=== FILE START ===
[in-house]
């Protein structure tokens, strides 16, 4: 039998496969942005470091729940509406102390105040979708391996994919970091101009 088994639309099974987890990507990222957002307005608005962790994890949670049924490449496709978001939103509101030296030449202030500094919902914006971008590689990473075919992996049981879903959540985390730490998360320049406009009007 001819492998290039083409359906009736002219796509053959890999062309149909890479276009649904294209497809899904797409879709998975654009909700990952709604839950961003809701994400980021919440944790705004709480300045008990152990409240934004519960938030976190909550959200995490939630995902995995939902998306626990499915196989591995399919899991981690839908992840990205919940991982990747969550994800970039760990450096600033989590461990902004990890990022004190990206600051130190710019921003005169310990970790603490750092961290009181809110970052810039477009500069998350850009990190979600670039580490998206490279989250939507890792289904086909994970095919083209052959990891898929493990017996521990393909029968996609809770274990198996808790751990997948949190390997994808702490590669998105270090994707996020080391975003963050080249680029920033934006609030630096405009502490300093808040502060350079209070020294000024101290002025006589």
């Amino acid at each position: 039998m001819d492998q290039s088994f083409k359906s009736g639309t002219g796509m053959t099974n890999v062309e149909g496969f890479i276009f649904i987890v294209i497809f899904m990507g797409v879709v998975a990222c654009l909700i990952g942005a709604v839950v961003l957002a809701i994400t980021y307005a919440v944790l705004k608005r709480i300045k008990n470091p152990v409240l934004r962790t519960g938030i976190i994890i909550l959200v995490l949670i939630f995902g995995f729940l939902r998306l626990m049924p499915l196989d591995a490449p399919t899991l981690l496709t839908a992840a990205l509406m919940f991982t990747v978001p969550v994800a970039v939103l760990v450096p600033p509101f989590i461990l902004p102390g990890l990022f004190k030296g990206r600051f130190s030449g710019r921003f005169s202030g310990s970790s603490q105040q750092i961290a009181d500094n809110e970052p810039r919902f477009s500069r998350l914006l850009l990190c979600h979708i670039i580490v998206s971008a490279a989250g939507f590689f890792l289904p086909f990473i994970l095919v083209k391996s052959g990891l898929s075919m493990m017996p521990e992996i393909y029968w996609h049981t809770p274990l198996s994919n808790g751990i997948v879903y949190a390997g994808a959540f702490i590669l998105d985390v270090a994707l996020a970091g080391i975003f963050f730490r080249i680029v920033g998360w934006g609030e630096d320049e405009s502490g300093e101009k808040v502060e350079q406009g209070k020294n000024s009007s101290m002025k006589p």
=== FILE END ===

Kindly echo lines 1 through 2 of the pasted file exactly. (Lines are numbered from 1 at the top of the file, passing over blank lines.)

[in-house]
């Protein structure tokens, strides 16, 4: 039998496969942005470091729940509406102390105040979708391996994919970091101009 088994639309099974987890990507990222957002307005608005962790994890949670049924490449496709978001939103509101030296030449202030500094919902914006971008590689990473075919992996049981879903959540985390730490998360320049406009009007 001819492998290039083409359906009736002219796509053959890999062309149909890479276009649904294209497809899904797409879709998975654009909700990952709604839950961003809701994400980021919440944790705004709480300045008990152990409240934004519960938030976190909550959200995490939630995902995995939902998306626990499915196989591995399919899991981690839908992840990205919940991982990747969550994800970039760990450096600033989590461990902004990890990022004190990206600051130190710019921003005169310990970790603490750092961290009181809110970052810039477009500069998350850009990190979600670039580490998206490279989250939507890792289904086909994970095919083209052959990891898929493990017996521990393909029968996609809770274990198996808790751990997948949190390997994808702490590669998105270090994707996020080391975003963050080249680029920033934006609030630096405009502490300093808040502060350079209070020294000024101290002025006589």